The Boring Company (TBC) is an American infrastructure and tunnel construction company founded by Elon Musk. Its current and proposed projects are designed for intercity (“loop”) migration systems. The company’s headquarters are located in Austin, Texas.
Elon Musk first announced The Boring Company in December 2016. As of February 2017, the company has begun digging a small test trench in the SpaceX office premises in Hawthorne. It was done secretly because no permission was required for construction at that time. Boring was originally owned by SpaceX established as a subsidiary. But in 2018 it was transformed into a fully independent company.
According to Musk, the company’s goal was to establish a network of tunnels, improve the speed of tunnels & reduce traffic congestion The company says it is implementing TBC’s new projects as a contemporary operation to reduce tunnel size, reuse soil material for tunnel construction and further technological improvements to reduce the cost of tunnel operations.
Inactive & Canceled Projects
1- Baltimore-Washington loops
In July 2017, Elon Musk announced plans to build a Hyperloop tunnel connecting Washington, DC and New York City. He initially stated that the project had “government approval”. But government officials denied the allegations. Elon Musk later clarified that there was no formal approval for the project. In March 2018, a route was announced between Washington, DC and the city of Baltimore, passing the Baltimore-Washington Parkway. The tunnel used TBC J’s “loop” concept, which would carry passengers or vehicles on electric “skates”.
2- Chicago loop
In March 2018, Boring was selected in June 2018 to build a high-speed link from downtown Chicago to the expanding O’Hare Airport. Also, the project was to be submitted to the Chicago City Council on a contract basis. The construction was to be fully funded by The Boring Company. The tunnel system transports 16-passenger automatic electric cars. It can travel from Block 37 to the airport in 12 minutes, at speeds of 125 to 150 miles per hour. The loop is scheduled to exit every 30 seconds.
3- Los Angeles Dugout Loop
Named the “Dugout Loop” in Los Angeles. A proposal to build a 5.8 tunnel was discussed in August 2018. Plans were made to complete the tunnel from the Dodger Stadium from a location on Vermont Avenue. The project was a public-private partnership. The project was expected to take 14 months to complete. But by June 2021, the project was no longer operational and had even been removed from the TBC website.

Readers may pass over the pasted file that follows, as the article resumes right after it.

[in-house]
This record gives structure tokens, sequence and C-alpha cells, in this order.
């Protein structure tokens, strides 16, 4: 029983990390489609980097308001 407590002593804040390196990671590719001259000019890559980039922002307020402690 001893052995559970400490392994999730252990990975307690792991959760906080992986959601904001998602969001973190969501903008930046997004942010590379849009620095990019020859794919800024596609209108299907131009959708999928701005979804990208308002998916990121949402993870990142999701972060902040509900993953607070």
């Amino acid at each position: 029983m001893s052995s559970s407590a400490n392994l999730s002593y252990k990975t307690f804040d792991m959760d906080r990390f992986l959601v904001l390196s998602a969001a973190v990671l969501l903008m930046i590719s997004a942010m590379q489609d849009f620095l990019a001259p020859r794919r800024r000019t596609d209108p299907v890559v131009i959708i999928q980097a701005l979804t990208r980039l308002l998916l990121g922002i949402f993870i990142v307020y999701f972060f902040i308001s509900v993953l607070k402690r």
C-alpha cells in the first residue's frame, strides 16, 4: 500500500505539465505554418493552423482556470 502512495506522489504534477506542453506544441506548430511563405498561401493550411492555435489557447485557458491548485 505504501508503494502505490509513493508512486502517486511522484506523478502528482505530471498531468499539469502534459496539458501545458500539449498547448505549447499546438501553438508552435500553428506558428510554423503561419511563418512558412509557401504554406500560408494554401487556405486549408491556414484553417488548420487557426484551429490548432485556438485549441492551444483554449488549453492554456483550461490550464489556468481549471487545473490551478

4 – Las Vegas Convention Center Loop – Las Vegas, Nevada
The LVCC Loop System is a three-station transport system with a 1.7-mile tunnel. It was built using the Godot machine in approximately one year. The cost of the LVCC Loop was approximately $ 47 million. Two tunnels and three sites (two surfaces and one sub-surface) were created in the project.
LVCC Loop has reduced the 45-minute cross-campus walk time to approximately 2 minutes.
5 – R&D Tunnel
The R&D Tunnel in Hawthorne, California is used to test The Boring’s public transport systems, loops and hyperloops. The tunnel is about 1.14 miles long. The Hawthorn Test Tunnel, including the O’Leary Station, was completed in December 2018 for less than $10 million.
6 – Vegas loop
Vegas Loop will include LVCC Loop and any future service extensions including those to casinos along the Strip, McCarran International Airport, Allegiant Stadium, downtown Las Vegas, and eventually to Los Angeles. Vegas Loop will provide fast and convenient transportation to the Las Vegas community, its visitors, and beyond. On October 20, 2021, the Clark County Commissioners unanimously approved Vegas Loop, a 29-mile tunnel network connecting 51 stations throughout the resort corridor.
The first three machines used by The Boring Company were Godot, Line strom and pruforck.
This Godot machine was created by a Canadian company called Caterpiller. This Gadot machine was used by Boring for company testing.
The line-storm machine is a very new and different machine. In February 2019, Elon Musk estimated in a twitter message that the line-storm would remain active “for a month or more”.
This Prufrock machine is a machine designed by a completely lazy company. By the end of 2018, TBC completed the design of this prufrock machine. The Prufrock is named after “The Love Song of J. Alfred Proofrock” by TS Elliott. It was designed to be ‘launched’ from a downward angle, to be able to cross the tunnel and return to the exit surface, and assembly of another prufrock machine, the second Prufrock machine, is reported to have begun in August 2021.